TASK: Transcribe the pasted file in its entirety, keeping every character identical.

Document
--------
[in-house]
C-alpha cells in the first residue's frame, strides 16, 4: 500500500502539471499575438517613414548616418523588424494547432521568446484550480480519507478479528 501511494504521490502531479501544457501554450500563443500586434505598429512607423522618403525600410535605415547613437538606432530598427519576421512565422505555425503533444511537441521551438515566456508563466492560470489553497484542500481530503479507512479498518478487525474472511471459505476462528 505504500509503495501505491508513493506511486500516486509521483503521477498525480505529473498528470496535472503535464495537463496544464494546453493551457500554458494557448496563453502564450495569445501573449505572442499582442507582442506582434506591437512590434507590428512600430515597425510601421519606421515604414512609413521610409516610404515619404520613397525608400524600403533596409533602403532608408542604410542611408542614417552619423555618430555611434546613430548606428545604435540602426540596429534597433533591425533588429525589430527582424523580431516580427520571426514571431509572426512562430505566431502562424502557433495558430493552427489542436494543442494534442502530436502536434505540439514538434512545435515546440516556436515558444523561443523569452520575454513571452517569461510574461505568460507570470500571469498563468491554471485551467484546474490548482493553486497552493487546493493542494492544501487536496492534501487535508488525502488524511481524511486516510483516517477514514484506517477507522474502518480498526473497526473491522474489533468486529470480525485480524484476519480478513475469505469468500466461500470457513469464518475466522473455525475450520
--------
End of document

[in-house]
C-alpha cells in the first residue's frame, strides 16, 4: 500500500502539471499575438517613414548616418523588424494547432521568446484550480480519507478479528 501511494504521490502531479501544457501554450500563443500586434505598429512607423522618403525600410535605415547613437538606432530598427519576421512565422505555425503533444511537441521551438515566456508563466492560470489553497484542500481530503479507512479498518478487525474472511471459505476462528 505504500509503495501505491508513493506511486500516486509521483503521477498525480505529473498528470496535472503535464495537463496544464494546453493551457500554458494557448496563453502564450495569445501573449505572442499582442507582442506582434506591437512590434507590428512600430515597425510601421519606421515604414512609413521610409516610404515619404520613397525608400524600403533596409533602403532608408542604410542611408542614417552619423555618430555611434546613430548606428545604435540602426540596429534597433533591425533588429525589430527582424523580431516580427520571426514571431509572426512562430505566431502562424502557433495558430493552427489542436494543442494534442502530436502536434505540439514538434512545435515546440516556436515558444523561443523569452520575454513571452517569461510574461505568460507570470500571469498563468491554471485551467484546474490548482493553486497552493487546493493542494492544501487536496492534501487535508488525502488524511481524511486516510483516517477514514484506517477507522474502518480498526473497526473491522474489533468486529470480525485480524484476519480478513475469505469468500466461500470457513469464518475466522473455525475450520